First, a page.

Reply Score: 1

Still waiting...
by amadeo on Tue 26th Jul 2005 23:15 UTC
amadeo
Member since:
2005-07-06

Including Qt makes the life of the developers that use Qt easy. And if you don't want to pay the Trolls, use GTK.

Please give me one reason why Qt should not be included.


Nobody came up with a good reason yet...
Maybe because there is no reason...

Reply Score: 2

v ...
by Anonymous on Tue 26th Jul 2005 23:21 UTC
...
by Anonymous on Tue 26th Jul 2005 23:23 UTC
Anonymous
Member since:
---

Because the S in LSB means standard, and to define a standard that excludes the majority of Linux desktops are not much of a standard.

It doens't exclude the mayority of linux distros, 95% distribute the GTK-Gnome libraries LSB is listing.

Reply Score: 0

RE: ...
by Morty on Tue 26th Jul 2005 23:47 UTC in reply to "..."
Morty Member since:
2005-07-06

Because the S in LSB means standard, and to define a standard that excludes the majority of Linux desktops are not much of a standard.

It doens't exclude the mayority of linux distros, 95% distribute the GTK-Gnome libraries LSB is listing.


But it still exludes the majority of Linux desktops and any ISV wanting to develop applications for it and releying on the LSB.

Reply Score: 1

RE[2]: ...
by Anonymous on Wed 27th Jul 2005 03:06 UTC in reply to "RE: ..."
Anonymous Member since:
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But it still exludes the majority of Linux desktops and any ISV wanting to develop applications for it and releying on the LSB.

Only if the ISV wants to close the source. Source that would include TrollTech copyright code. Source that may also contain non-TrollTech copyright code.

TrollTech has an OPTION to ALLOW you to close the source by paying a licence fee. You may not have that OPTION if you use other open source not copyrighted by TrollTech.

If you distribute binaries based on open source code, you are responsible to provide the source if asked by the person or company that requests that source. Modifications are not necessary for most licences; it kicks in at the time of distribution.

Reply Score: 0

...
by Anonymous on Tue 26th Jul 2005 23:25 UTC
Anonymous
Member since:
---

Not true. GNOME desktop is mostly GPL too. Only the libraries are LGPL. The "desktop"(the applications) are already GPL, so you can't do that either with GNOME.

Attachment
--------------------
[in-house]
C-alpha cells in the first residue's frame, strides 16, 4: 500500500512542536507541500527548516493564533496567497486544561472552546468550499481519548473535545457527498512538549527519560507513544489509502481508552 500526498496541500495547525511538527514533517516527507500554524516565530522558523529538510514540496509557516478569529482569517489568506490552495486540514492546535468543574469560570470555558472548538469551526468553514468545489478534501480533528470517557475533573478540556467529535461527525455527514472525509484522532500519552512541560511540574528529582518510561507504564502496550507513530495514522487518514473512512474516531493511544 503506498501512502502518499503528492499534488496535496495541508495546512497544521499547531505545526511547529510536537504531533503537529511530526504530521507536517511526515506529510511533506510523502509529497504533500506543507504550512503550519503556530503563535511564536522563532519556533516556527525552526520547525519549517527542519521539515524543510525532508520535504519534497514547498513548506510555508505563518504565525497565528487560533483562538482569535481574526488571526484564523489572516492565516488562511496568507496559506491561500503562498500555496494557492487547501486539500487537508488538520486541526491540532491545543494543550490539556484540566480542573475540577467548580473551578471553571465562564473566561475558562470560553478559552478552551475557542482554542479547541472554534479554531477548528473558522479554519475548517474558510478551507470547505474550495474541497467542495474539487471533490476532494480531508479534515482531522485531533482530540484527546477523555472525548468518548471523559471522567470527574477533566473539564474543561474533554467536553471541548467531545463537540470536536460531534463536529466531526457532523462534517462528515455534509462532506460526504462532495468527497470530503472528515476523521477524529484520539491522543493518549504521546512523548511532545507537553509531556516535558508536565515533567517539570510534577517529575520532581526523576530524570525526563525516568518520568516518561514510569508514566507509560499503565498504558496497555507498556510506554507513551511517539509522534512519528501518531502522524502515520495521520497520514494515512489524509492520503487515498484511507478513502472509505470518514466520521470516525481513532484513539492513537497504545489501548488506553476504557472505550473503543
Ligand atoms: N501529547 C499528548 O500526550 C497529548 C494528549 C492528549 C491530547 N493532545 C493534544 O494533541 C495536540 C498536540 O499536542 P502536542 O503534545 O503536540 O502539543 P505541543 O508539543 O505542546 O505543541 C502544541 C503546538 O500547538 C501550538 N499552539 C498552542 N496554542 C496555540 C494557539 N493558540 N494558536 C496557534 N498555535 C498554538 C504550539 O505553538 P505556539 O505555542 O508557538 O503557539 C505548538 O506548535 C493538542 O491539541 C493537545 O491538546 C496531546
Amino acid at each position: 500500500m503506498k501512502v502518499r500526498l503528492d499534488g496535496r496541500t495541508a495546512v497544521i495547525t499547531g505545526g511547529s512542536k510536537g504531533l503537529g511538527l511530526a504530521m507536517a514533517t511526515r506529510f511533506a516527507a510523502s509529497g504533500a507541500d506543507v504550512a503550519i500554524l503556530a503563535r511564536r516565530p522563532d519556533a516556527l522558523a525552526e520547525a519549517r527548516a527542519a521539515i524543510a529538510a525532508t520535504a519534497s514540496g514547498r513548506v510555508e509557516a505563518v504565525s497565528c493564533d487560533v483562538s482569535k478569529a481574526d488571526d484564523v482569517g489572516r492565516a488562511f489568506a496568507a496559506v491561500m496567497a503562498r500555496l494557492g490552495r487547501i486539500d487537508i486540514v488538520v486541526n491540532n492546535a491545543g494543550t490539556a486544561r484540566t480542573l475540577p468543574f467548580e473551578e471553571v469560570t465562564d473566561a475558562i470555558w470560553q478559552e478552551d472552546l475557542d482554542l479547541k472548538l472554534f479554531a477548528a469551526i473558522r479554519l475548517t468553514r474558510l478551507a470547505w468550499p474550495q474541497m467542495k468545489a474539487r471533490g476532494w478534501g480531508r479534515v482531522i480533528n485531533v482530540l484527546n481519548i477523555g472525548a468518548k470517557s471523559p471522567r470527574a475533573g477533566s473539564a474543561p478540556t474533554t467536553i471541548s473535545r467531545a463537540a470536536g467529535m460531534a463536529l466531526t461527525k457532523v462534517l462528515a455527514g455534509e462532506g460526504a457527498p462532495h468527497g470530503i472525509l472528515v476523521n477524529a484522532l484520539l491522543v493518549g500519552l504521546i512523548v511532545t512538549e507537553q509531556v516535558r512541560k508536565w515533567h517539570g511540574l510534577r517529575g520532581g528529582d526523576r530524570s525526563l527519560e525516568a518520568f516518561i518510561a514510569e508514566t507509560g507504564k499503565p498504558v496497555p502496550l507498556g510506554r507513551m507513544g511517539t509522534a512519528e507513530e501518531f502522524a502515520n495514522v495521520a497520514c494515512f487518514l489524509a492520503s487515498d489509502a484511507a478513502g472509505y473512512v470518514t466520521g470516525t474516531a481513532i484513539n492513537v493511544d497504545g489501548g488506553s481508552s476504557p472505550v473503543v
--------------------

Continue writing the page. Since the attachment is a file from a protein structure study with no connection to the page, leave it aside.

The libraries listed in LSB are LGPL, Gnome GPL libraries were excluded, would you at least mind to read?, so you see? no GPL in LSB.

Reply Score: 0

RE: ...
by amadeo on Tue 26th Jul 2005 23:32 UTC in reply to "..."
amadeo Member since:
2005-07-06

The libraries listed in LSB are LGPL, Gnome GPL libraries were excluded, would you at least mind to read?, so you see? no GPL in LSB.

1)The guy was saing that ity was possible to "a derivative work of a desktop" with GNOME. I am just pointing out that this is not possible.
2)"no GPL in LSB": not true, Linux is GPL

The logical point of the LSB is to allow at least one "no strings attached platform". Great, there is GTK there. Why not include Qt?

Reply Score: 1

Please stop the nonsense
by amadeo on Tue 26th Jul 2005 23:26 UTC
amadeo
Member since:
2005-07-06

If you don't like Qt, don't use it. Why make the lifo of people who use it harder?

I agree that using Qt should not be required. But GTK will also be there so how could someone be hurt from qt being there?

Reply Score: 1

v ...
by Anonymous on Wed 27th Jul 2005 00:15 UTC
...
by Anonymous on Wed 27th Jul 2005 00:17 UTC
Anonymous
Member since:
---

But it still exludes the majority of Linux desktops and any ISV wanting to develop applications for it and releying on the LSB.

I don't see how, most standar libraries will be there. So there's no excluding.

Reply Score: 0

...
by Anonymous on Wed 27th Jul 2005 00:18 UTC
Anonymous
Member since:
---

I agree that using Qt should not be required. But GTK will also be there so how could someone be hurt from qt being there?

Make exception of the LSB rules just to let Qt being part of the standar is not the answer, better go to the source of the problem www.trolltech.com and complaine there.

Reply Score: 0

@ the 200.66.3.---
by amadeo on Wed 27th Jul 2005 00:34 UTC
amadeo
Member since:
2005-07-06

Can we have a real conversation or are you just trolling around?

You know the answer if you go to a company and asks "Hey, why dont you give your work for free, So I can make money out of it!"

So going to trolltech is not the solution: the solution is asking the LSB to include Qt.

Here is a nice new licensing rule:

There must be at least one "no strings attached" toolkit or library, allowing proprietary developers the choice to develop their software without paing anyone.

Why is this rule not good for you?

Reply Score: 1

...
by Anonymous on Wed 27th Jul 2005 02:17 UTC
Anonymous
Member since:
---

Why is this rule not good for you

My friend, that's a smart question and I have the answer for it (w/o trolling)

Lets supose Qt is acepted in LSB, Qt is now a standar and certainly now that it is LSB complain I make my software using Qt, I pay 5 or 6 developer licenses and start working.

Now, lets supose my software if well acepted, the money invested in Qt licenses pays of, good.